6 SIMPLE HABITS TO TAME AND CONTROL ANGER
Anger is one of the most universal human experiences. Regardless of culture or background, we all know how it feels to simmer, or even boil over, with fury. Anger is defined as an emotional state characterized by intense feelings of displeasure, frustration and annoyance. When we get angry, we get hostile and develop a compelling desire to express our mood through verbal and physical aggression. As normal as it is to experience anger, people also have an ethical duty not to act offensively in the name of venting anger. If anger is allowed to manifest to the point of verbal cruelty or violence, unnecessary and excessive damages could end up being inflicted on people who don’t deserve to suffer.
Leaders Never Lose their Cool
Being in leadership particularly demands strong anger-management skills. Considering how many difficult decisions leaders frequently make, having little or no ability to remain composed in the face of provocation is a recipe for disaster. This is mainly because anger causes impulsiveness. Left unchecked, it has the capacity to manipulate people into contradicting every instinct of good leadership they possess. The key to healthy expression of anger isn’t absolute suppression. Nor is it unconstrained expression. Rather, it’s about lifestyle. It’s about routinely practicing habits, in the absence of anger, that actually serve to neutralize aggression at the moment anger begins to build up. Here are 6 healthy habits that significantly help people prevent destructive expression of anger:
1. Take up a Hobby:
Especially for people who deal with anger on a repeated basis, fixation happens to be one of the behaviors that deepens anger. Without some form of regular escape, people experiencing frustration have no choice but to think obsessively about their problems and conflicts. Doing something as simple as a hobby not only offers the opportunity to escape psychologically, it also helps regain perspective about how justifiable anger actually is in a given situation.
2. Reject Pessimism:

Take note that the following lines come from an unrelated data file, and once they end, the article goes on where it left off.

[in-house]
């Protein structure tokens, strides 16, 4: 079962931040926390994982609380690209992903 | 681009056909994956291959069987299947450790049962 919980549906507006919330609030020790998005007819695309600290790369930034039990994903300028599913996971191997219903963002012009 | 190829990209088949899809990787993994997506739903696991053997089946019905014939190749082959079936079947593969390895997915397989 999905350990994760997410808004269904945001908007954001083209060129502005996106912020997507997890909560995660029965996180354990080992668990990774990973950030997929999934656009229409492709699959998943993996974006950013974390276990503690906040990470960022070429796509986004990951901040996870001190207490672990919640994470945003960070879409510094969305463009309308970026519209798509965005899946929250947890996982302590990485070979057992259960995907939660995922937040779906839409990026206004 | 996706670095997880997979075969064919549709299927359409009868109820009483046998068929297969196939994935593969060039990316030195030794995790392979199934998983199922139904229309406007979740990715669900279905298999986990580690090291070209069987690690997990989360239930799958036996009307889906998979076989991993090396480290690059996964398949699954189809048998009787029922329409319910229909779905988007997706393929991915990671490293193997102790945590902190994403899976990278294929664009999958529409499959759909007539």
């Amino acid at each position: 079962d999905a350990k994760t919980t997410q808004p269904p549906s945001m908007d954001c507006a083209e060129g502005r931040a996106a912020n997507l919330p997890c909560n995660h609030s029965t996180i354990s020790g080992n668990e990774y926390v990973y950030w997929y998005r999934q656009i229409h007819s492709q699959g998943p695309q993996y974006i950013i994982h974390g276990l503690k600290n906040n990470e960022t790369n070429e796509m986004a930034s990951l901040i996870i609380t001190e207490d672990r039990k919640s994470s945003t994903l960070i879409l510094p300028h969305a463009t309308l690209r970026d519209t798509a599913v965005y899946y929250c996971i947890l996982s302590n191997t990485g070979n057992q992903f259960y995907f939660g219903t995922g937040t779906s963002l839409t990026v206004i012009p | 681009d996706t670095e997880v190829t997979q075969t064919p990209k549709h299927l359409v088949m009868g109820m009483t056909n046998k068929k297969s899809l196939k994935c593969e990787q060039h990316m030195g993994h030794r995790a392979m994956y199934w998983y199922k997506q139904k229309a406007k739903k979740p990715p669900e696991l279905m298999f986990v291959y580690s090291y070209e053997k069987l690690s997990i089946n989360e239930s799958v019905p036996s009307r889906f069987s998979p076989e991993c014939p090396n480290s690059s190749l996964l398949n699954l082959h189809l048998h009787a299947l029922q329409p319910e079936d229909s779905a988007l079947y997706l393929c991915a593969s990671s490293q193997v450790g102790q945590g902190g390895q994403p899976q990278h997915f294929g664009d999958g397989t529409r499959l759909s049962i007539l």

Positive thinking is powerful. It has the capacity to inspire people into exceptional achievement. When it comes to anger, it has the capacity to prevent people from overrating the true severity of their triggers. Rejecting pessimism doesn’t mean ignorantly viewing the world through rose-colored glasses. It means choosing to have an attitude that isn’t easily swayed towards negative emotion by negligible concerns.
3. Accept that You Can’t Control Everything:
As is the case with fixation, frustration and anger go hand in hand. When people get frustrated, it’s usually because events are transpiring in an unpredictable or uncontrollable way. One of the most futile things a person can ever do therefore is try to gain control of circumstances that simply cannot be dictated. If a problem is too big to solve, don’t overwhelm yourself by thinking or acting on it pointlessly.
4. Learn What Commonly Triggers Your Anger:
Some sources of anger are spontaneous. Most of them however are actually recurring. Instead of drifting through life reacting to the obstacles that trigger anger after the fact, take some proactive initiative to analyze when, how much, and why you actually experience anger. Becoming self-aware helps reveal whether your anger is superficial, or whether it’s caused by deeper issues that require therapy.
Angry outbursts are usually the culmination of a breakdown in communication. They represent an attempt to forcefully impose a person’s will as a result of misunderstanding or disagreement. Learning how to communicate with others might sound unrelated to anger, but it is actually at the heart of warding off the likelihood of confrontation. Simple conversation can completely eliminate the very misunderstanding and disagreement that otherwise prompts anger.
6. Pick Your Battles:
Life is a marathon, not a sprint. If you happen to be the type of person that has to win every argument, the sheer volume of conflict that becomes a part of your life will inevitably consume you. Before giving in to bad temper, make a habit of asking what you stand to gain from becoming angry about a problem. If the answer is nothing, then let it go. It may surprise you to discover that many annoyances in life actually resolve themselves without your reaction or involvement.
Anger isn’t an emotion to be dealt with in the moment. In order to gain control of anger it’s healthier to preempt it with habits that cognitively reset your attitude and perspective about how to react to the issues that trigger anger. With the right balance of meditation, self-awareness, and practicality, you’ll find that most of what causes anger hardly warrants outbursts and confrontation. Check out more of RISE Programs’ Blogs for helpful advice on leadership, and remember to spread the word by sharing this post. If you like what you just read from our blog, you’ll love the various informative workshops and events listed on our website and social media. Whether you’re interested in personal development, or overall improvement of your business, give us a call at 1 (888) 823- 7757 to find out how RISE Programs can help you break past your daily struggles and start soaring in success.